Long Call (Bullish View): A call option gives the buyer the right to buy the underlying asset at the strike price specified in the option contract.
Profit and loss are calculated this way:
If upon expiration, the underlying/spot price exceeds the strike price, he makes a profit equal to the difference of spot-strike price. Higher the spot price higher the profit he makes.
If the spot price of the underlying is less than the strike price, he lets his option expire un-exercised. His loss in this case is the premium he paid for buying the option.
Let us take an example of Nifty here and draw the payoff diagram. We are considering a strike price of 8600. We then move forward and assume what if nifty expires at a price higher or lower than strike price and the profit or loss a buyer makes.
|Call Option Strike (K)||Nifty at Expiry (S)||Payoff
|8600||8200||0||-50||0-50 = -50|
|8600||8300||0||-50||0-50 = -50|
|8600||8400||0||-50||0-50 = -50|
|8600||8500||0||-50||0-50 = -50|
|8600||8600||0||-50||0-50 = -50|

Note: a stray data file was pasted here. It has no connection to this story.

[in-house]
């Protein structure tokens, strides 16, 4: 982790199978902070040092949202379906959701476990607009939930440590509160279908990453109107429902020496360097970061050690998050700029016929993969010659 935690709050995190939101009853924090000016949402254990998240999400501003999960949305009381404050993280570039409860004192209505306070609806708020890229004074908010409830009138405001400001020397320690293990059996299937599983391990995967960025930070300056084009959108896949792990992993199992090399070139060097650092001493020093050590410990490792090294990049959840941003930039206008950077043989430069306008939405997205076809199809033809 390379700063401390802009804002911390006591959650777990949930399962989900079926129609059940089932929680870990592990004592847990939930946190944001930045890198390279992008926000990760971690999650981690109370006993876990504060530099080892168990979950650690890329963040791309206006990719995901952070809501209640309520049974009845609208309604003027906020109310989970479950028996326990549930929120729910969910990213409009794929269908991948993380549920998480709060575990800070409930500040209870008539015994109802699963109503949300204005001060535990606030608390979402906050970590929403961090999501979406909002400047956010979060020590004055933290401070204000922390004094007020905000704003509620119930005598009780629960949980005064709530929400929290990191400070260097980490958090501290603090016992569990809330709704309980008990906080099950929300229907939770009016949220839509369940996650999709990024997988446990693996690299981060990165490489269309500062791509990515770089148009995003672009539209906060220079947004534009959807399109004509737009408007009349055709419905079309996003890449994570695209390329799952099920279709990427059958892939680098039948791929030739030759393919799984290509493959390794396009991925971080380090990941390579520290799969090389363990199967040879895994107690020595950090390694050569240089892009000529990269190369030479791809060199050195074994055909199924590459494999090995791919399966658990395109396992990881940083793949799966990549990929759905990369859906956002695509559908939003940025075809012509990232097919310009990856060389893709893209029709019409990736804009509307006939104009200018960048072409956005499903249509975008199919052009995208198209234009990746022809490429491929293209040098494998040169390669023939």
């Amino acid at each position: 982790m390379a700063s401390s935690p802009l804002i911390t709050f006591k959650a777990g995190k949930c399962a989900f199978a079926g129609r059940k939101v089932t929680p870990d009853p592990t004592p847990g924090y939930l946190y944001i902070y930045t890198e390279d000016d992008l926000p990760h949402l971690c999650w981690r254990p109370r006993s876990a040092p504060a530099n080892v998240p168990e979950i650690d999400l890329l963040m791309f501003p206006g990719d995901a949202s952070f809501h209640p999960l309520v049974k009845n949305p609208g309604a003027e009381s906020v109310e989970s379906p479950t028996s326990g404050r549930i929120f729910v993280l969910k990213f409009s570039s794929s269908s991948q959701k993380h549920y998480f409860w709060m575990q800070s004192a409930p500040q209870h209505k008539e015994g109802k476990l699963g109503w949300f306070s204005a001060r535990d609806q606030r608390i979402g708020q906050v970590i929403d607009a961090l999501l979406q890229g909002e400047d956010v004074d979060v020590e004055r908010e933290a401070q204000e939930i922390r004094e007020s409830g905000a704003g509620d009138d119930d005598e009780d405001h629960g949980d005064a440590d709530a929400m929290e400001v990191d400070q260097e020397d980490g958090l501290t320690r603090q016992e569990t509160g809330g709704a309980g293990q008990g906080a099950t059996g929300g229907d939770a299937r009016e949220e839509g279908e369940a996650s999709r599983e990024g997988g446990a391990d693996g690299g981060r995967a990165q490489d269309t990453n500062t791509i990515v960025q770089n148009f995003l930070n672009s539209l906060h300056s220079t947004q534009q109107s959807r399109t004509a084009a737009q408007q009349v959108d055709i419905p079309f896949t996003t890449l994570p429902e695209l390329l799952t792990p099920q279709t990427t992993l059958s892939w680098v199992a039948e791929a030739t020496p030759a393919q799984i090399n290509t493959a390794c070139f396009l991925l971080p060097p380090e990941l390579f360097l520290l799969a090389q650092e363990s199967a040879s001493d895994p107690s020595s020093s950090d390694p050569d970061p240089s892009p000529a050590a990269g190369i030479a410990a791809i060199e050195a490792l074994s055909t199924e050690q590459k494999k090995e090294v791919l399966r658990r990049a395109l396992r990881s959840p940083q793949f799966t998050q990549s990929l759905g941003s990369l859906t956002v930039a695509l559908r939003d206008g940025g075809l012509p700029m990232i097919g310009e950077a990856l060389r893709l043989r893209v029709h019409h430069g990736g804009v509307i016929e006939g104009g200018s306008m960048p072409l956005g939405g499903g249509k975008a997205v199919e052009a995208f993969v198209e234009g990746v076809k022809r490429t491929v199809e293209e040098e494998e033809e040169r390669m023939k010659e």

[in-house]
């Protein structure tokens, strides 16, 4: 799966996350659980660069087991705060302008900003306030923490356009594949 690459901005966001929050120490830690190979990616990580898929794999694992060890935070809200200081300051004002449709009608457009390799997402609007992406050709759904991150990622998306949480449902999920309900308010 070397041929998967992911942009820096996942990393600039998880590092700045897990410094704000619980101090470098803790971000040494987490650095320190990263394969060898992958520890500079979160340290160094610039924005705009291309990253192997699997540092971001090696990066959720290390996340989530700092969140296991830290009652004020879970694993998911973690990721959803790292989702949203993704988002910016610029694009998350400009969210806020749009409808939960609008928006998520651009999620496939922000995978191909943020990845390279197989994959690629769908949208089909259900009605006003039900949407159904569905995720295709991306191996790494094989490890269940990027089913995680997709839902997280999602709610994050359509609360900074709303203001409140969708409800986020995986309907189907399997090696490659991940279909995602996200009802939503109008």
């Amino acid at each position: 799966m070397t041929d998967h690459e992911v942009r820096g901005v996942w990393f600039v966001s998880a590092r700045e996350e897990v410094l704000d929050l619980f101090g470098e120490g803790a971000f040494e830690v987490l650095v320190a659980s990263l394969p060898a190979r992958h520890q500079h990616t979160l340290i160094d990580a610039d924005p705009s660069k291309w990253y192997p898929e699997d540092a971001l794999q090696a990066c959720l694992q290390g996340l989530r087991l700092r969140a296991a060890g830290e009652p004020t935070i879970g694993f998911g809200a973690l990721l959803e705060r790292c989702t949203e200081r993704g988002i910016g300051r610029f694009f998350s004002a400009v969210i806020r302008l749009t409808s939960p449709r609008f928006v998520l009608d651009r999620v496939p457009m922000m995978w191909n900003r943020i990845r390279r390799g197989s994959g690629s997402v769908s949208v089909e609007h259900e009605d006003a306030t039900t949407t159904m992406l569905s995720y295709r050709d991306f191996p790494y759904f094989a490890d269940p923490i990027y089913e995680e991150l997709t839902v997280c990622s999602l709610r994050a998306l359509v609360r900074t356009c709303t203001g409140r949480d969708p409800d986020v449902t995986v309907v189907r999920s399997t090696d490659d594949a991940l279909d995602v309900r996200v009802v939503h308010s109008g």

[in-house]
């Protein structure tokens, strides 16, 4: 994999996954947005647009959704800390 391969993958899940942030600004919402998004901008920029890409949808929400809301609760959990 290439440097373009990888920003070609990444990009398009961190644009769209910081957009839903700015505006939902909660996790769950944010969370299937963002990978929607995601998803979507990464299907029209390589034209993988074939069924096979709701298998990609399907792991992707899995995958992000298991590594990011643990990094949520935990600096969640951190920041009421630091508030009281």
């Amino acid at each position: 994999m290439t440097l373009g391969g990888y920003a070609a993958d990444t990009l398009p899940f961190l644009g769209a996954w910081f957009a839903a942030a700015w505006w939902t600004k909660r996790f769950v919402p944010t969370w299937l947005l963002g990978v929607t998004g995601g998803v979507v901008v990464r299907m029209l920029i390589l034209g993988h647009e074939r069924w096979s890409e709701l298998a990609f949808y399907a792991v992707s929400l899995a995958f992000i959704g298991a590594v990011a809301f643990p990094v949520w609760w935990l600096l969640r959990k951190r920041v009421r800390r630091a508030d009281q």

We can observe from the above table/diagram that a buyer is in profit if Nifty expires above 8600(strike price). He is in loss if Nifty expires at or below the strike price of 8600.
The maximum loss that the option buyer has incurred is the premium paid by him i.e. 50 rupees. And the profit in this case is unlimited or to the extent of the difference between (spot-strike price)
Short Call (Bearish View): A Short Call is also known as selling a Call option. A writer/Seller sells a call option if he is bearish on a stock/Index i.e. if he anticipates that the stock/index may fall in future.
In this case a seller receives a premium upfront from the buyer. If everything goes in favour of the seller, i.e if stock/index falls in the future the maximum profit for a seller would be the premium received. Whereas, if stock/index rises the seller bears an unlimited loss.
Let us see this with an example
The seller is selling a Nifty call option with a strike price of 8600. We then move forward and assume what if nifty expires at a price higher or lower than strike price and the profit or loss a seller makes.
|Call Option Strike (K)||Nifty at Expiry (S)||Payoff = -Max((S-K),0)||Premium||Net Payoff|
As observed in the above table, if nifty expires at or below the strike price, the maximum profit the seller makes is the premium i.e. 50 rupees. Whereas if Nifty expires above the strike price, he makes a loss equal to the difference of strike and spot (strike-spot). Higher the Nifty moves, the higher is his loss.